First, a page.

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Life Will See You Now (Secretly Canadian/Inertia)

Who would think to write a song about worrying if you are a close enough to a colleague with a tumour to tell him you want to include him in your evening prayer? Who would then make the song both sweet and odd, funny and touching?

The long answer would be the same person who once wrote about falling a little bit in love with his hairdresser as she cuts his hair in her home while her mother sits in a rocking chair, and then discovering that she is worried about being deported from Sweden back to Iraq.

Along the way making a touched-with-regret song of no small beauty.

Who also wrote a song about pretending to be his friend’s boyfriend over dinner with her parents so they wouldn’t discover she was a lesbian, only to have her father quiz him and then try to become an email buddy.

And in those few minutes have you laughing, nodding with recognition and wincing.

Jens Lekman has either no filter or no embarrassment setting. Or maybe he’s just a very good storyteller who makes the general seem personal, the personal seem intimate, and the odd seem at worst wry if not very funny.

Take for example the cry of the quiet rebels who egg each other on to, gasp!, Hotwire The Ferris Wheel and take a ride one night. “The lonely cry of a seagull/I say let’s do something illegal/Let’s get ourselves in trouble/let’s just live a little.”

That little sin is made even funnier by the exchange later in the song (a duet with the ever richly rewarding voice of Tracey Thorn) where she sings “I think if you’re going to write a song about this, please don’t make it a sad song”.

Lekman, who briefly made Melbourne a home (but whose visa meant he wasn’t allowed to play here – boo hiss Immigration ministers past and present), is the kind of storyteller who can make a moving song mean so much without having to ladle on the obvious. Take for example two friends who can “talk about anything, as long as it’s about nothing” but one of them has a deep longing and asks How Can I Tell Him – that he is loved, needed?

When the song ends with the unknowing friend heading off from the station into “the gap between day and night”, we listen in as he shouts “later dude” and our narrator thinks, “yeah, I love you too”. It’s note perfect.

The droll Swede is someone who can adapt the oddities around him - oddities beyond even him and his quirks – into tales that feel if not personal then at least personally observed.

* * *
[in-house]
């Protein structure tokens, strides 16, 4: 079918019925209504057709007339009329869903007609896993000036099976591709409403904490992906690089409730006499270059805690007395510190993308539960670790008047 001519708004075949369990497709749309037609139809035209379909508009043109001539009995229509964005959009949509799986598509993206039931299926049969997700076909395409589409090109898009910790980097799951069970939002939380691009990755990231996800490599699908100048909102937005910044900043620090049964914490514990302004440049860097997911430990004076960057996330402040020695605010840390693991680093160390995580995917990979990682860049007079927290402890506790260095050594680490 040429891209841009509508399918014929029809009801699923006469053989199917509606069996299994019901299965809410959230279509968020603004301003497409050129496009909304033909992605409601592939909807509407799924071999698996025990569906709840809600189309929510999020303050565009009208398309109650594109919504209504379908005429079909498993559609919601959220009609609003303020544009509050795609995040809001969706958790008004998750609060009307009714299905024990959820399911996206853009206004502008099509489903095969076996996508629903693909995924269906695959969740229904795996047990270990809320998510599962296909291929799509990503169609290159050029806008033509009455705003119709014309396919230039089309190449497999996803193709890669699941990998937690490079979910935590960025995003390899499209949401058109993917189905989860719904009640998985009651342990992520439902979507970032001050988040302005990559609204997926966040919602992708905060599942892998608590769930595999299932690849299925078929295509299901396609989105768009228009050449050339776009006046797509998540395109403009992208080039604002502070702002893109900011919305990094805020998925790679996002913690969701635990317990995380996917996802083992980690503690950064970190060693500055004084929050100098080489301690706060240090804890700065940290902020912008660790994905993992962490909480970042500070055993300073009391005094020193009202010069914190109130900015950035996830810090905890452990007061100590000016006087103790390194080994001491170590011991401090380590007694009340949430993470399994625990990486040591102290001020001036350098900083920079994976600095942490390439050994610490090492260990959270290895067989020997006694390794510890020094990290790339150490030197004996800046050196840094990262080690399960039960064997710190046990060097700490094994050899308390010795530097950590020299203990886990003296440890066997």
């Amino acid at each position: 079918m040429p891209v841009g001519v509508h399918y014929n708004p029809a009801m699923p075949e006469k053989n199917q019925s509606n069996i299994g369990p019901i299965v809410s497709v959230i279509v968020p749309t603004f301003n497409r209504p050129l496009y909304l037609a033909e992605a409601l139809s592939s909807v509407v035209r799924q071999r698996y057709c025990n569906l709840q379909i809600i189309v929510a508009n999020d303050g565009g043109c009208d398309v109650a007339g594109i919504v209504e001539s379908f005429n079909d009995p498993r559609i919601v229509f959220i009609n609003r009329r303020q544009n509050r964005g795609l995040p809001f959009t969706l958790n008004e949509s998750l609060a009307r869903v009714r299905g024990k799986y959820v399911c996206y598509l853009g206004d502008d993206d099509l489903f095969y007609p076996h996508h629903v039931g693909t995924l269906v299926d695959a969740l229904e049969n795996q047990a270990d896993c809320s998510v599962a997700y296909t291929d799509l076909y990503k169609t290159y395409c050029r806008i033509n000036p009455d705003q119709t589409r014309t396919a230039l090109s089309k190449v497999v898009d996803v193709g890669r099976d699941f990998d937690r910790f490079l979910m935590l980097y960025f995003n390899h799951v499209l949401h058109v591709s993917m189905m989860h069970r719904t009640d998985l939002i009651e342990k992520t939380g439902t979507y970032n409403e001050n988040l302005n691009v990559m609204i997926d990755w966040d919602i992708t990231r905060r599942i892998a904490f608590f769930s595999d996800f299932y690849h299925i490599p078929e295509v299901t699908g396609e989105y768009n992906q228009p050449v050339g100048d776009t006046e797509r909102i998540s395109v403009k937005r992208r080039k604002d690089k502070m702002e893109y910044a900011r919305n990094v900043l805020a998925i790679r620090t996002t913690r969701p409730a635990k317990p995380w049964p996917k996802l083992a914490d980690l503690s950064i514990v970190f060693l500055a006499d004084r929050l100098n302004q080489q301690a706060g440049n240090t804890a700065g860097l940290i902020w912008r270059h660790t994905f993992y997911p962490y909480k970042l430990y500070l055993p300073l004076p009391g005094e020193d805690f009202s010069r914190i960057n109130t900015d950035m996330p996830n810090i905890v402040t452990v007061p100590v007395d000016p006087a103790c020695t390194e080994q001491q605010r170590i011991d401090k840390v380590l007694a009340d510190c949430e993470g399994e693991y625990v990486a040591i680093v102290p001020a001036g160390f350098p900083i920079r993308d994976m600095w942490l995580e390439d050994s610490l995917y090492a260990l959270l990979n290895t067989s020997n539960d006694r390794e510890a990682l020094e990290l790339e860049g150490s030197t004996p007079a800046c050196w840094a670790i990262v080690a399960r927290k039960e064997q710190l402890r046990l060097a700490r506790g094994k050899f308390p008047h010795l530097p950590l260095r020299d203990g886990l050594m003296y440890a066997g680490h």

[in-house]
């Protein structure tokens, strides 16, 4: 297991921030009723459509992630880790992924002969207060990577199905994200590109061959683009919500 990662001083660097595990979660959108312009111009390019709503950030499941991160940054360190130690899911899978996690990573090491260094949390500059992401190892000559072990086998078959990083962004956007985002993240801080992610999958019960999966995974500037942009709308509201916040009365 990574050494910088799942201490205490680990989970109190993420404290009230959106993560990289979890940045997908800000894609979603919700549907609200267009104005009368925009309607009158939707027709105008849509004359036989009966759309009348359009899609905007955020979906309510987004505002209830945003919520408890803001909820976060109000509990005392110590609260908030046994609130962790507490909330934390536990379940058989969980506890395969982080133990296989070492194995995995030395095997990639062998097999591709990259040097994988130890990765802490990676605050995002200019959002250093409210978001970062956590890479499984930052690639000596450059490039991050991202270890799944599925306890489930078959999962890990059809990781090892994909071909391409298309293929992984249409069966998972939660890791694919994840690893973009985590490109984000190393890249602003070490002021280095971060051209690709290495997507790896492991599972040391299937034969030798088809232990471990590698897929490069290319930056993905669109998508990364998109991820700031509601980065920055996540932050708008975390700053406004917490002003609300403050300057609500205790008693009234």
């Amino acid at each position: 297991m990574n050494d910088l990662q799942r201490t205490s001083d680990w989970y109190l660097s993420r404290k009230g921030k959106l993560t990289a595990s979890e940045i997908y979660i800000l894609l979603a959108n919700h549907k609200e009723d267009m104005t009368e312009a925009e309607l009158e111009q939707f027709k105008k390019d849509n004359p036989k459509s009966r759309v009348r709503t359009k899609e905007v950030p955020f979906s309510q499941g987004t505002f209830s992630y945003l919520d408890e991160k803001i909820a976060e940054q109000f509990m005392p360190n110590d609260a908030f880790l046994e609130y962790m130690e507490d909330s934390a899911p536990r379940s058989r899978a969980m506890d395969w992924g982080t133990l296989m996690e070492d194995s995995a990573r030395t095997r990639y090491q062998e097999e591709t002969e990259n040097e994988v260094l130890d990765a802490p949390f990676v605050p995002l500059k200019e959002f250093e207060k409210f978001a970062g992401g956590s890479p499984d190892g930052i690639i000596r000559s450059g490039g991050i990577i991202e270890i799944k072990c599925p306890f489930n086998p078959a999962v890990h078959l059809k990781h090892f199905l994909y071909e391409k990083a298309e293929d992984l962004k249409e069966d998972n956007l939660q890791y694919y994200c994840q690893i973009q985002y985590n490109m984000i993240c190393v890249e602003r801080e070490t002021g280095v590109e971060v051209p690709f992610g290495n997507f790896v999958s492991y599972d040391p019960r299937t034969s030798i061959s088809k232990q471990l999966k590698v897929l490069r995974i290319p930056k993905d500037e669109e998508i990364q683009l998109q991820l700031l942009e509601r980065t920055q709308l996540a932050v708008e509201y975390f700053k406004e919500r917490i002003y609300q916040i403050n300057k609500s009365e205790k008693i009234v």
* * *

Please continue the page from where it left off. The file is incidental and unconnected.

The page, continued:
It may well be true that, as he sings here, he is someone who “in a world of mouths, [wants] to be an ear”.

Speaking of ear, as funny, insightful, droll or naïf as Lekman’s lyrics, and for that matter his understated singing voice, are it’s only part of the gift. What opens the bargaining, negotiates the terms and seals the deal are his tunes and his light hand with arrangements.

Dandelion Seed is a summer slumber on a drifting river punt, with accordion humming like a pleased cat; Our First Fight crosses a Motown groove with a Jimmy Buffett 24-hour-cocktail-hour tone, like some Hawaiian shirt under a sharp suit; What’s That Perfume That You Wear brings in steel drums and percussion over a kind of loping strut (it makes sense when you hear it) - and all feel naturally warm.

To Know Your Mission is like a Sandie Shaw song magically discovered 50 years later, all barefoot skip and boy group cooing; Hotwire The Ferris Wheel borrows Brazilian tempos from around the same time as Sandie and gives them a subtle electronic makeover under a melody that just caresses; Wedding In Finistere brings in Paul Simon’s ‘70s Latin influences – and all feel buoyed with heart.

And if you were told the gentle disco shadings of Evening Prayer was a song you once taped from AM radio in the mid ‘70s, somehow merging the Philly soul track, which preceded it, and the English pop candidate for Eurovision, which played after, you could not automatically dismiss the idea.

At least not until you had shimmied a few times across the kitchen floor.

Jens Lekman makes pop music that feels as if someone might throw it away without concern. It doesn’t sound like much when put up against any of those sharp, busy, full songs you’ll hear on the radio.

But it gets words, melodies, hooks, wit, emotion and care right. And that’s plenty enough to make it a keeper.

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